3 Ways to Close Gaps in Sickle Cell Disease Care: Recommendations from NICHQ Projects
By Macy Parakh, NICHQ Intern
September 13, 2022
In the past several decades, clinicians, public health professionals, and those with lived experience have seen advancements in Sickle Cell Disease (SCD) treatments and research that have significantly improved outcomes and increased life expectancies for people living with SCD. For example, the FDA-approved medication hydroxyurea (HU) has been recommended as a SCD standard of care due to its ability to help people with SCD mitigate pain and the need for blood transfusions. Preventative measures, such as screening children and adolescents for risk of stroke and ensuring that all people who have SCD receive recommended vaccinations, have also been instrumental in reducing complications associated with SCD. And recently, development of gene therapies has presented possibilities of a new cure.
However, widespread quality care for this population is tempered due to gaps in services. Some gaps originate from an ongoing shortage of trained specialists who are willing to take care of people with SCD, while others are due to lack of provider knowledge about up-to-date guideline-based best practices when treating this population. Additionally, people who have SCD often experience episodes of extreme pain that are often most effectively treated with opioids. This has resulted in stigmatization of those living with SCD as a “drug seeking” population. Gaps in care also stem from a delay in SCD research progress, which has been caused, in part, by lack of funding. Notably, research for SCD, a condition that disproportionately affects Black and African American populations, continues to receive fewer research dollars when compared to Cystic Fibrosis, which affects fewer people in the U.S. and primarily white people. As stated in a recent New Yorker article, “Sickle-cell disease traces the deep, long-standing inequities of American society. Defeating it will require confronting them.”
Approximately 100,000 people in the U.S. live with SCD, a serious, debilitating, life-shortening, and often fatal condition, which disproportionately affects Black, African-American, and Hispanic-American populations, according to the Centers for Disease Control and Prevention. In the U.S., SCD is most common among African Americans. However, other racial and ethnic groups are affected, including Latinos and people of Middle Eastern, Indian, Asian, and Mediterranean backgrounds. An estimated 2,000 children are born each year in the U.S. with sickle cell disease. With advancements in treatment for SCD life expectancy for people living with the disease rose to 43 years in 2017, from 29 years in 1979 and 14 years in the mid-1970s.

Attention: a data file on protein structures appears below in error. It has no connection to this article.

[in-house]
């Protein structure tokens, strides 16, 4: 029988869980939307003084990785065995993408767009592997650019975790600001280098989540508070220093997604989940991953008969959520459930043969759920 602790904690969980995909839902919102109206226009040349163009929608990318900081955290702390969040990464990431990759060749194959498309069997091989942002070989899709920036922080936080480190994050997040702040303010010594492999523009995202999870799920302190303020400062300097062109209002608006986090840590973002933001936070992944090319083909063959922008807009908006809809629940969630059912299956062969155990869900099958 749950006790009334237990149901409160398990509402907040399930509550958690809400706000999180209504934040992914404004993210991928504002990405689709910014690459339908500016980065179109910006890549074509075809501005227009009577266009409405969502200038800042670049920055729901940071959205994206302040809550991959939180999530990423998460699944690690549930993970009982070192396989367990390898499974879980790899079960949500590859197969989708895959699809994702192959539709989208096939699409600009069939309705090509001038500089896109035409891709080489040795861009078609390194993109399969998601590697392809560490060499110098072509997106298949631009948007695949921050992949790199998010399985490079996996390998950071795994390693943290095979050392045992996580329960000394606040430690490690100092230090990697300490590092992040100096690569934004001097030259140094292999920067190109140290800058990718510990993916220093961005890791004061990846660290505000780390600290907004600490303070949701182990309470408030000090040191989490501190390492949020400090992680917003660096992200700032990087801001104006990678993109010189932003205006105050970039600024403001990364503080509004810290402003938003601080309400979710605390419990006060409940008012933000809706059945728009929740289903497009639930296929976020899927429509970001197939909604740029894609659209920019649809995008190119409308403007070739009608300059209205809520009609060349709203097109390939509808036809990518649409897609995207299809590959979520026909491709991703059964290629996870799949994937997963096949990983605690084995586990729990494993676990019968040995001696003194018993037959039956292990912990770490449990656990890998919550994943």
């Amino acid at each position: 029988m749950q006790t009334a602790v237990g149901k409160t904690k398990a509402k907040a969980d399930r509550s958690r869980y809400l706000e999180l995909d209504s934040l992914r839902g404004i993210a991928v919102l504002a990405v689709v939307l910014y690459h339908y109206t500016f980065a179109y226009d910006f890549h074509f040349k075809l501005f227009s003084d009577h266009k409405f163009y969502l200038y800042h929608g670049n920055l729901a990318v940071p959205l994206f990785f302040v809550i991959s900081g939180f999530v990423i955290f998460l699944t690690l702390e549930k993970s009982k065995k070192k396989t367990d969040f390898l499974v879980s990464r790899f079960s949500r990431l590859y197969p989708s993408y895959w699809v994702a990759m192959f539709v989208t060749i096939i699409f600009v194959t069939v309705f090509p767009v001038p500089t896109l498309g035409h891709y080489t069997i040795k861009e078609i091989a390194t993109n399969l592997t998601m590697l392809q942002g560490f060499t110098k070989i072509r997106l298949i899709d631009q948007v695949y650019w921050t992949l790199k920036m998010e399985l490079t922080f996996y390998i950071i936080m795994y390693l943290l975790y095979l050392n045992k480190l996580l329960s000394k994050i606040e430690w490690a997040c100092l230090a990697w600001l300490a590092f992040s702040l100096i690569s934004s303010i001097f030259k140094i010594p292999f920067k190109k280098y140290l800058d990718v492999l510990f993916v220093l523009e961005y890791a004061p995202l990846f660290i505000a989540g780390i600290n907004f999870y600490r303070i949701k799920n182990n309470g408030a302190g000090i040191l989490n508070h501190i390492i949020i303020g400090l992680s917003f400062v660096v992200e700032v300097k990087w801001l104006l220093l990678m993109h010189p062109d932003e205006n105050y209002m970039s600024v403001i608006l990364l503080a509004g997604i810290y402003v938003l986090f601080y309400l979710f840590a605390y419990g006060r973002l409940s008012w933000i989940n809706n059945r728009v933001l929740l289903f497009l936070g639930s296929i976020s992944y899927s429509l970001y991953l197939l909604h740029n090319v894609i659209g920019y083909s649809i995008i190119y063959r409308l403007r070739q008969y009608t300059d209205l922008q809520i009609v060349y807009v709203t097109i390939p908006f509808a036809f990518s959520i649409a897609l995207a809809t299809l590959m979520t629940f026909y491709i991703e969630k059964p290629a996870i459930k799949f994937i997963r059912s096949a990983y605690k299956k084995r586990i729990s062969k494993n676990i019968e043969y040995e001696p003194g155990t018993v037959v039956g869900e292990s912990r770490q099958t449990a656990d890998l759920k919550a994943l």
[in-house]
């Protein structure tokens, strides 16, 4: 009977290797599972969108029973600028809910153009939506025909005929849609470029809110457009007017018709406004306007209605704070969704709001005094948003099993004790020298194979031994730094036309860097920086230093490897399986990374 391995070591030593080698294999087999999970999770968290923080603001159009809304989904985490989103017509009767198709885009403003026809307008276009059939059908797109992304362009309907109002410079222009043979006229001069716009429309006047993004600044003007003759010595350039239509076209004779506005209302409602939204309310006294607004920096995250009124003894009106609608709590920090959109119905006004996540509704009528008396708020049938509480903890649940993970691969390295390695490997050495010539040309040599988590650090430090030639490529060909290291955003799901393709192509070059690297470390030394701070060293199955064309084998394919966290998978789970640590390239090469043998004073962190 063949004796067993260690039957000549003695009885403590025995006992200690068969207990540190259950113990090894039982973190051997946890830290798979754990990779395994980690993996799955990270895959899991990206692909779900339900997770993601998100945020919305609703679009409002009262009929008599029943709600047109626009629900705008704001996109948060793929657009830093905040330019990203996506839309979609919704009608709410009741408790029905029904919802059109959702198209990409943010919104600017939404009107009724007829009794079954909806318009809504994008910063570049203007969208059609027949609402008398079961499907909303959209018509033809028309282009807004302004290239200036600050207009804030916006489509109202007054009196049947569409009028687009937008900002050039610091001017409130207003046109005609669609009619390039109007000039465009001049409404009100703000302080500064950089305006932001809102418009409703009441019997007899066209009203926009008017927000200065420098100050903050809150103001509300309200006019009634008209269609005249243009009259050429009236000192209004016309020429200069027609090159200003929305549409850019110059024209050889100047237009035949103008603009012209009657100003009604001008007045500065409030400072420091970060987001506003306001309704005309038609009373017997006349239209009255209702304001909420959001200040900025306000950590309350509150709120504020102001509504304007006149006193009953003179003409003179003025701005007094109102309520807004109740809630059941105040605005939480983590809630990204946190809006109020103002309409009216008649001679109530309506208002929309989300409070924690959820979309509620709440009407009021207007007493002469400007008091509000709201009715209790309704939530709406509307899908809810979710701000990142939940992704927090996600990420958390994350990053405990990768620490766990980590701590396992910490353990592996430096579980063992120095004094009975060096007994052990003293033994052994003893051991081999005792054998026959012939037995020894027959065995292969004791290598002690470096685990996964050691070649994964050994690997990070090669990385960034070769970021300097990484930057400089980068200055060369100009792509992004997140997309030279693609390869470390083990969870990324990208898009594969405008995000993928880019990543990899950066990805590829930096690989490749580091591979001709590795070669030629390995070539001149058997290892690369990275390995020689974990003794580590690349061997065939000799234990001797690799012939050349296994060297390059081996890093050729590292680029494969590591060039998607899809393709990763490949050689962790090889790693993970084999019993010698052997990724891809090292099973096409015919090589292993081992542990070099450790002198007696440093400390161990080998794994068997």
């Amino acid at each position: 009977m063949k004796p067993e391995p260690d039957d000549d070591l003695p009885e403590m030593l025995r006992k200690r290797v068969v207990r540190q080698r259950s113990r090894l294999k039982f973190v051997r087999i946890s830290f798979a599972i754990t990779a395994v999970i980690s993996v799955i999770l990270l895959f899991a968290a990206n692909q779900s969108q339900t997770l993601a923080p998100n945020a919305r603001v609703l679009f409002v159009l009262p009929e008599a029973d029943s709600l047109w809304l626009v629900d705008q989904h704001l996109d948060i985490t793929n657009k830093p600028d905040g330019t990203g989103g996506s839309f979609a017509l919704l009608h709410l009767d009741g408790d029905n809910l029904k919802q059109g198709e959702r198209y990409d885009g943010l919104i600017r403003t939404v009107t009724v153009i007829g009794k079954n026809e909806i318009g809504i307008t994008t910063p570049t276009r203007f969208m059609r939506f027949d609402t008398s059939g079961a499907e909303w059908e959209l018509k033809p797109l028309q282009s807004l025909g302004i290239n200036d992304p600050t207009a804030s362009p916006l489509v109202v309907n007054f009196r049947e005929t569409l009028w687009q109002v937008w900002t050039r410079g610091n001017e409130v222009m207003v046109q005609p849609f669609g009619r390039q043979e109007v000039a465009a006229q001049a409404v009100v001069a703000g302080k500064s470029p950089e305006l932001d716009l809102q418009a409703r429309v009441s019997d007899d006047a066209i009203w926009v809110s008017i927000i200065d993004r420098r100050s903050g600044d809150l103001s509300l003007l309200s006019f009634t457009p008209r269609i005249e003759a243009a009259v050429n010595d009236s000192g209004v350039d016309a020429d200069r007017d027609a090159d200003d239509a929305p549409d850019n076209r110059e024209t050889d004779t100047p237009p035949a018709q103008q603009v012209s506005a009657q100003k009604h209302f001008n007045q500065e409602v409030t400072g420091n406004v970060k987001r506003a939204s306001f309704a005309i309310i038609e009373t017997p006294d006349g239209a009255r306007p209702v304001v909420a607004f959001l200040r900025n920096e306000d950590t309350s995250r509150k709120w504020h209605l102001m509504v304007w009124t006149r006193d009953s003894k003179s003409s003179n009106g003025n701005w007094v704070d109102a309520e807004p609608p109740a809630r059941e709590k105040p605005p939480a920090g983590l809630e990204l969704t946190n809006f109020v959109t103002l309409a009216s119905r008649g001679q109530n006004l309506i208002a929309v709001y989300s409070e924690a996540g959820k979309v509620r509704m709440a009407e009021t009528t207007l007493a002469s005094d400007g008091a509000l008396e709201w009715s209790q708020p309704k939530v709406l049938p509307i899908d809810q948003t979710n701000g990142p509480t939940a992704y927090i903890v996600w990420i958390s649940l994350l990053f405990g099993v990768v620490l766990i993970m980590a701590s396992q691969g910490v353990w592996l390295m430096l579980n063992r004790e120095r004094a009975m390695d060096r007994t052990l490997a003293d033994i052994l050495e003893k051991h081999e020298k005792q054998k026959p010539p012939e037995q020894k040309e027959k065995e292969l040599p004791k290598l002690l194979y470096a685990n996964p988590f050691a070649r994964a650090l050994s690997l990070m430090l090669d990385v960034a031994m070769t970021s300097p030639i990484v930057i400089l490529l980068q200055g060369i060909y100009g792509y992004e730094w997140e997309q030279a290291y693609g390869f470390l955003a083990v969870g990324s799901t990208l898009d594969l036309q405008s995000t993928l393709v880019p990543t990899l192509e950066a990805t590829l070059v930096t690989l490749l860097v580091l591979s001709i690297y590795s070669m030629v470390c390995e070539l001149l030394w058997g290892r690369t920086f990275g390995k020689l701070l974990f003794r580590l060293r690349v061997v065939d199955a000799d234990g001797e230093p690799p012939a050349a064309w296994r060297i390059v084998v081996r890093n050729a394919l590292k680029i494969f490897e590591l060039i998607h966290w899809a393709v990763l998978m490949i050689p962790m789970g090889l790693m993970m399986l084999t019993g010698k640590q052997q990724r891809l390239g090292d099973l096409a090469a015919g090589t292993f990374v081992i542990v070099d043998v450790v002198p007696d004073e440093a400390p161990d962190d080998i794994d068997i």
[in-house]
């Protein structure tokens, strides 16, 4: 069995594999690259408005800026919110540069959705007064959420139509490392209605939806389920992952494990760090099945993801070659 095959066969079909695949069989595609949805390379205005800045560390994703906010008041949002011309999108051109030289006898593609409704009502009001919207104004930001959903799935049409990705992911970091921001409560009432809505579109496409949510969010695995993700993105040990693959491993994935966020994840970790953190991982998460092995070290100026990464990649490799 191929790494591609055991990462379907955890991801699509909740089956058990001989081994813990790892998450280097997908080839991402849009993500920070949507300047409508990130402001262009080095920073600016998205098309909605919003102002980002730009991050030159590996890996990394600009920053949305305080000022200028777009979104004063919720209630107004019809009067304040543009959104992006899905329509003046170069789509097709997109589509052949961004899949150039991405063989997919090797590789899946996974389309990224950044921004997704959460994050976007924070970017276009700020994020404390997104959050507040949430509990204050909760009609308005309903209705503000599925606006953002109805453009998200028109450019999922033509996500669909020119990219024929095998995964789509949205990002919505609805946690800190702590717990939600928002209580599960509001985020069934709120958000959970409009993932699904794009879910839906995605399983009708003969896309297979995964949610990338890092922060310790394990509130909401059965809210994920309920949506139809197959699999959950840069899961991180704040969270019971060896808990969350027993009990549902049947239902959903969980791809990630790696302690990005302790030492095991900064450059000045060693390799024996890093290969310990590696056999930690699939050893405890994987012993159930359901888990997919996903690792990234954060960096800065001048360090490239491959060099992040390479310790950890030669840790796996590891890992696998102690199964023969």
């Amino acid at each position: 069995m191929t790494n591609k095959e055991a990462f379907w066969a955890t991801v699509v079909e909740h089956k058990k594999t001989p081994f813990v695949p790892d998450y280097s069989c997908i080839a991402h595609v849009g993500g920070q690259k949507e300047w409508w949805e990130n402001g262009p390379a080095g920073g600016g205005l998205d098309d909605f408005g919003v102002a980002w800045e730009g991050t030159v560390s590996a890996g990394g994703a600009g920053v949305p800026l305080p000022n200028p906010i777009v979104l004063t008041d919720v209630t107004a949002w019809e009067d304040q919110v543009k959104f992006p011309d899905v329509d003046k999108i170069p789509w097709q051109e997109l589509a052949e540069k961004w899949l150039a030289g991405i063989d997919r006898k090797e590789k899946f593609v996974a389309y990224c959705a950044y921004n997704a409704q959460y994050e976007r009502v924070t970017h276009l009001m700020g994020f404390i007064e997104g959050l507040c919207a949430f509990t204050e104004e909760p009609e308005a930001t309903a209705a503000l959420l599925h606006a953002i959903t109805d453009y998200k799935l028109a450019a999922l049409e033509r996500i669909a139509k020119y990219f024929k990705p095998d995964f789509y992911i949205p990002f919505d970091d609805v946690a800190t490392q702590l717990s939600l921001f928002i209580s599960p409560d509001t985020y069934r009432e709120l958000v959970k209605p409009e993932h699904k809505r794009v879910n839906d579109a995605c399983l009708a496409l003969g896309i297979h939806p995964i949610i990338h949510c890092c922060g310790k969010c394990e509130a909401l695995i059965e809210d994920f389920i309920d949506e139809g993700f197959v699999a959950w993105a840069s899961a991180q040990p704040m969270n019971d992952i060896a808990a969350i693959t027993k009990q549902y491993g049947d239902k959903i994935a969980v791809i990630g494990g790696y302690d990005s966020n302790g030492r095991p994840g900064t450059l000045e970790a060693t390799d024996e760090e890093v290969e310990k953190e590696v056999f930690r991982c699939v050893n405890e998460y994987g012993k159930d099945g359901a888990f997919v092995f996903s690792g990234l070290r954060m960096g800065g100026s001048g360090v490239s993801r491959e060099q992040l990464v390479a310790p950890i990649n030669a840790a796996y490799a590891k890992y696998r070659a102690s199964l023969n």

NICHQ has been committed to improving care for patients with SCD for more than 10 years, including being the National Coordinating Center (NCC) for a recently funded Health Resources and Services Administration (HRSA) project, the Sickle Cell Disease Treatment Demonstration Regional Collaboratives Program (SCDTDRCP). The NCC worked with five regional coordinating centers (RCCs) with the goals of improving care delivery for people living with SCD, enhancing access to services, and expanding patient and provider education. During the project, collectively, the RCCs partnered with more than 100 health systems, clinics, and community-based organizations that served more than 25,000 people living with SCD.
For this project, the NCC engaged the RCCs to develop and create a comprehensive Report to Congress, Model Protocol, and Compendium of Tools and Resources. The Report to Congress outlines the accomplishments of the project and includes recommendations for future SCD work. Many of the recommendations directly address the persistent gaps in SCD care and call out the considerations of health equity. Conversations on how to improve access to care should continue, and these three recommendations begin with some of the most pressing needs.
Support the development and dissemination of standard models and/or curricula to improve knowledge related to SCD for all care team members.
Increasing and maintaining provider knowledge about SCD and up-to-date guideline-based standards of care is key to ensuring that people with the condition will receive quality care. Currently, training and education vary across provider types, with many general providers (e.g., primary care physicians, advance practice providers) receiving little or no initial or updated training about SCD. As a result, providers may not provide timely or best practice care despite the availability of evidence-based treatment, such as hydroxyurea and transcranial dopplers. Additionally, lack of understanding of the condition, its effects, such as pain episodes, and the need for timely and effective treatments means that stigma surrounding the disease persists. Because of the acute nature of SCD-related pain crises, people often need to be seen urgently in an emergency department. In these situations, while opioids are a highly effective treatment, they may be assumed to be "drug-seeking" when the reality is that they simply need pain relief.